2. Change the scale of the cube to be (4, 4, 1) and the position to be (0, 0, 0.82), I played around with the numbers, but we want the cover to be close to the screen, but not too close to have weird stutter effects when we look around.
  3. Remove the Box Collider component, it’ll interfere with our raycasting.
  4. In the asset pane, create a new Material. Let’s call it ScreenBlack
  5. In ScreenBlack, change our Rendering Mode to be Fade so that our game object can be transparent and set Smoothness to be 0 to give us a pure black color.
  6. Back to Cover, in the MeshRenderer, set our material to be ScreenBlack and under lighting we want to change cash shadows to be Off to prevent seeing out of place shadows when fading.
  7. Finally, attach Cover to Screen Cover in our Teleport script on our Player game object.

When we’re done, here’s what our Cover looks like:

And here’s what our ScreenBlack material looks like:

If you were to play the game now, we’ll have our transition effect whenever we teleport around!

Cool right? Looks kind of like what other VR games do right?

Now there are some things that could have been improved. Right now, we have a giant cube in our scene. I’m not going to get rid of it, however, we could just have easily created a prefab of our cover and instantiated it in the beginning.

By doing it this way, we wouldn’t have such a messy scene, but I’m just going to leave it as is.

Step 1.3: Creating the curve arc that most that VR game uses

We have teleportation by gaze. Great! Now, what’s next?

Before moving on to the other types of locomotion available, I’d like to explore implementing a curve arc that shows us what we’re selecting, very similar to the ones that the Oculus and Vive has:

Like always, these are solved problems that we can use, but let’s see a naïve implementation. Who knows, something like this could be useful for future games!

There are a couple of things that we must think of:

  1. How do we draw a curve line?
  2. How do we detect if we hit something?

To be able to create this curve line, we need to use the LineRenderer component and some good old math to make our lines curved.

Looking at different implementation solutions

I found 2 ways we can try and attempt this:

  1. http://wiki.unity3d.com/index.php/Trajectory_Simulation
  2. https://developer.oculus.com/blog/teleport-curves-with-the-gear-vr-controller/

Option 1 involves breaking a line into multiple pieces and re-calculating where each of the individual pieces would be if we were to launch the line in a direction and applied gravity to it.

For each of the line segment, we can do collision detection by raycasting. That’s 1 raycast per line segment per frame… That can be computationally expensive.

Option 2 discusses the 3 approaches the Oculus team tried when creating their curves.

  • Approach 1 Bezier Curve: Create a Bezier curve using a starting location, an end location, and a control point (an in-between point raised up). By using these 3 points, we can create line segments that make a curve. Each of these line segments would have a collision detection to see if we hit anything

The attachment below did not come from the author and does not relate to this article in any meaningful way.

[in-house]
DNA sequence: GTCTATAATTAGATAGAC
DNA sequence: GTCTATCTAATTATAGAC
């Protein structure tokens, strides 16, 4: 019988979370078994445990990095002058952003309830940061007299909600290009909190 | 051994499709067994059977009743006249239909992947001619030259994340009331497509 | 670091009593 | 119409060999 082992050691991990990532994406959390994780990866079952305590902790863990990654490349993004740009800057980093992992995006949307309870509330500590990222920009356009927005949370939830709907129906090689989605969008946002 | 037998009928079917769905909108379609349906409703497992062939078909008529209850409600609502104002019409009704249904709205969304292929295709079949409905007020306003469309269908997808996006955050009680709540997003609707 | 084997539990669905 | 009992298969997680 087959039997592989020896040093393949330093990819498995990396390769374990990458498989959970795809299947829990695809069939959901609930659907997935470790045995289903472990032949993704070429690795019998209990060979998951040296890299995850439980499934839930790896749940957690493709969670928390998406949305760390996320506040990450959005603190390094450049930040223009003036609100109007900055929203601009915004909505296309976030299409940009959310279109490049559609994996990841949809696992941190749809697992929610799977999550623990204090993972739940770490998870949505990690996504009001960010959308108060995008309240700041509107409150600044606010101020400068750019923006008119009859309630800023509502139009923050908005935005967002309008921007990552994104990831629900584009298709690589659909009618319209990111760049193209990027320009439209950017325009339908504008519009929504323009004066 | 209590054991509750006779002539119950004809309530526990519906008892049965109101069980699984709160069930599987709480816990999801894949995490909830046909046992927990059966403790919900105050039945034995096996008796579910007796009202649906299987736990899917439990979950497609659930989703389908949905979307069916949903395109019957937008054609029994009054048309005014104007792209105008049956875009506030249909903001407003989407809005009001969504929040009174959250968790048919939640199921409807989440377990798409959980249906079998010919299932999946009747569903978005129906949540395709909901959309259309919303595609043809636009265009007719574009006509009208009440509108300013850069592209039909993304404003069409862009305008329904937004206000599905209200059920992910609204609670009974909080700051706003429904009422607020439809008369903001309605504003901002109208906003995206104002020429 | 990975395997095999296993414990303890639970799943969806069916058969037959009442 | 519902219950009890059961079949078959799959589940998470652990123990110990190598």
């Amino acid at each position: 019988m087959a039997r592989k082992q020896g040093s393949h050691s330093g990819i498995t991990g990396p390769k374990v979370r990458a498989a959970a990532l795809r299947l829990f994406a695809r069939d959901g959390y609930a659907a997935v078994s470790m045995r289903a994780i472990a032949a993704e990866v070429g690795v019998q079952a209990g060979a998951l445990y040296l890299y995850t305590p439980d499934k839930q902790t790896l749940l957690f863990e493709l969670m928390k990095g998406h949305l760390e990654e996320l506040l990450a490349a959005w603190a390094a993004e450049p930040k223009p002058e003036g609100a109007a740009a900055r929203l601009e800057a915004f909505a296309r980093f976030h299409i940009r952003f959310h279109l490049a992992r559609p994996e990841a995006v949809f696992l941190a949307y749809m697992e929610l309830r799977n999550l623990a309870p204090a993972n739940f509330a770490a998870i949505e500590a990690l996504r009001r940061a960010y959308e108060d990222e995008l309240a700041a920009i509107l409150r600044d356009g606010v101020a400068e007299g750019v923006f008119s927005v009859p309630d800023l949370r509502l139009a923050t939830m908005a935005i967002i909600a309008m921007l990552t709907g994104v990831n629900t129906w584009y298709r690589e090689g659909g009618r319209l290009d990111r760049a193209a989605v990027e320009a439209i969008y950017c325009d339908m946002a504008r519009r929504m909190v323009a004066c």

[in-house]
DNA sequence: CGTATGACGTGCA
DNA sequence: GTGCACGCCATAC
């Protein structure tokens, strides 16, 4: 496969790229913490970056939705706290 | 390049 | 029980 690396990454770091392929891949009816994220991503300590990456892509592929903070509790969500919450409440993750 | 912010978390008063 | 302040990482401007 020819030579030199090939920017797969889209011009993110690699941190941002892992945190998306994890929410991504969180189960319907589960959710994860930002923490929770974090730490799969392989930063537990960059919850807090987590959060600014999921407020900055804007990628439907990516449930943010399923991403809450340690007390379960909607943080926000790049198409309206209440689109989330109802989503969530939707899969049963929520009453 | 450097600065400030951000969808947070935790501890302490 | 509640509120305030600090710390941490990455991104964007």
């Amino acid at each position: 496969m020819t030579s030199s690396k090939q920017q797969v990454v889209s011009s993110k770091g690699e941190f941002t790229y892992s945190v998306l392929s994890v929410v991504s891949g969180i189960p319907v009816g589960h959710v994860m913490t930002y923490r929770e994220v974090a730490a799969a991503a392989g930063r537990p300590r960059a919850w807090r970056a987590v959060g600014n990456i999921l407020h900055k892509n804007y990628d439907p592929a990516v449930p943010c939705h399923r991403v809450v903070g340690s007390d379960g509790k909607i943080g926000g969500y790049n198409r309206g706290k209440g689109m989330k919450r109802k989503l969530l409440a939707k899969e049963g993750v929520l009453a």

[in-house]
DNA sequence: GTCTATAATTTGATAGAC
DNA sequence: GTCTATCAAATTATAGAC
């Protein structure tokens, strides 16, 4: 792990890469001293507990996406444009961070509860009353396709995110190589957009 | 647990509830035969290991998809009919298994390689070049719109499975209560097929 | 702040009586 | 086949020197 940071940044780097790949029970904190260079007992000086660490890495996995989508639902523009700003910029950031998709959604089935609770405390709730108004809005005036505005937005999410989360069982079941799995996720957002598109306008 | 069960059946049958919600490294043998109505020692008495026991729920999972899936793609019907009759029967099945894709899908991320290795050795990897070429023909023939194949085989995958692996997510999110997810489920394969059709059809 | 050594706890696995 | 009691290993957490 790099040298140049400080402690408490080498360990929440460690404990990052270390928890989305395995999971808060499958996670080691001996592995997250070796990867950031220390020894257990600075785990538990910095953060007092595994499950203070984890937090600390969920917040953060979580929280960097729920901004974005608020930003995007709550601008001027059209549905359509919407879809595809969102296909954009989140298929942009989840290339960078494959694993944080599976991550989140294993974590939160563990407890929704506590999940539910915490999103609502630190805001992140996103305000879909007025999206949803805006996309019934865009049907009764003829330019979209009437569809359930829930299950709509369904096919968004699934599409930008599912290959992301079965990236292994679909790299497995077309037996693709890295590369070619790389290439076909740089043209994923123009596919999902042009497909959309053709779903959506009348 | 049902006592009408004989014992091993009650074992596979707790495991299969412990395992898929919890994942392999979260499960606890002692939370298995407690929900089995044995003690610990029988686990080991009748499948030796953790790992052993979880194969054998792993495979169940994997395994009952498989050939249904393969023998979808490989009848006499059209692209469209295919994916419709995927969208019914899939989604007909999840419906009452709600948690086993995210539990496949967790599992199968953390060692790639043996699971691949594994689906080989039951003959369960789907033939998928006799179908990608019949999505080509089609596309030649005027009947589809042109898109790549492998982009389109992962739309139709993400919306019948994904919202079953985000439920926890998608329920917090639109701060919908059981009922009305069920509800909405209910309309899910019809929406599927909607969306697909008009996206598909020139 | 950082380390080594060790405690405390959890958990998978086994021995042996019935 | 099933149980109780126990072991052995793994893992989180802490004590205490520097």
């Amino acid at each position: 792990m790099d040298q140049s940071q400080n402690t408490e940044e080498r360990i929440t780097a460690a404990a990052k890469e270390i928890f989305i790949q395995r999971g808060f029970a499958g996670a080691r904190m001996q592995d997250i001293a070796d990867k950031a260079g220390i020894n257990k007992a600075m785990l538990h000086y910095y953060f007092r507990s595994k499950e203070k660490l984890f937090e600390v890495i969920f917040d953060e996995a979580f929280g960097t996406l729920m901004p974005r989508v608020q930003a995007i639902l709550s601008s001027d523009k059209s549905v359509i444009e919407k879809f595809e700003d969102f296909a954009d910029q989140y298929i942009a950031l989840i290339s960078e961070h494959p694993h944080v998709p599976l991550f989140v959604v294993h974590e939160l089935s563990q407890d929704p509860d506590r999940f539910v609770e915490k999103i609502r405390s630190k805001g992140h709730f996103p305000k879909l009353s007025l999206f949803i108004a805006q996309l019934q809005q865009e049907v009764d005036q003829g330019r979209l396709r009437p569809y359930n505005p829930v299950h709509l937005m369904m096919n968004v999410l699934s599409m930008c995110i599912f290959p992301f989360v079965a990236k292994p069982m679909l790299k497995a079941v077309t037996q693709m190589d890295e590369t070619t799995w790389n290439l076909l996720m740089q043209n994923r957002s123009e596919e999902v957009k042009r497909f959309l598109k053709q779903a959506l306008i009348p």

• Approach 2 Parabola Curve: Is very similar to the first option. We would “fire” a line in a certain direction with a certain force with gravity weighing down on the object. We don’t know where it lands, but the path would be guaranteed to be a parabola. Like the previous approach, we would check for collision detections on all line segments.
  • Approach 3 Tall Raycast: On the high level, this approach has us fire a raycast above our player downward at a certain angle. Whatever we hit is the end point and we can create a Bezier curve from our current location to our endpoint. By doing it this way, we only fire one raycast per frame instead of once per line segment per frame.

The article by the Oculus is really informative, I highly recommend reading it and playing around with the tutorial projects!

Of these choices, I only tried the Parabola approach, because most of the code has already been provided for me in the first example. Let’s give this a shot!

Implementing Our Own Curve Line

We’ll be looking at the solution that was created in the trajectory simulation example.

There’s a C# version of the script that we can use. I’m going to make some modifications to the code, but everything else would be the same.

  1. For now, just create the script in the Assets directory and copy and paste the code from our example. Make sure that the class name is consistent with the filename. We’ll place them later.

There will be 2 scripts that we’re going to use. The first one PlayerFire.cs.

The class is just a container that allows us to store information regarding the launching speed for our curved line.

Here’s what it looks like:

using UnityEngine;

using UnityEngine;

public class PlayerFire : MonoBehaviour
{
    public float fireStrength = 500;
    public Color nextColor = Color.red;
}

The second script we’re going to use is TrajectorySimulator.cs.

This class has the bulk of the code where we break down a LineRenderer into multiple line segments and then change their position to factor in gravity to get the parabola effect that we want.

using UnityEngine;

public class TrajectorySimulator : MonoBehaviour {

    // Reference to the LineRenderer we will use to display the simulated path
    public LineRenderer sightLine;

    // Reference to a Component that holds information about fire strength, the location of cannon, etc.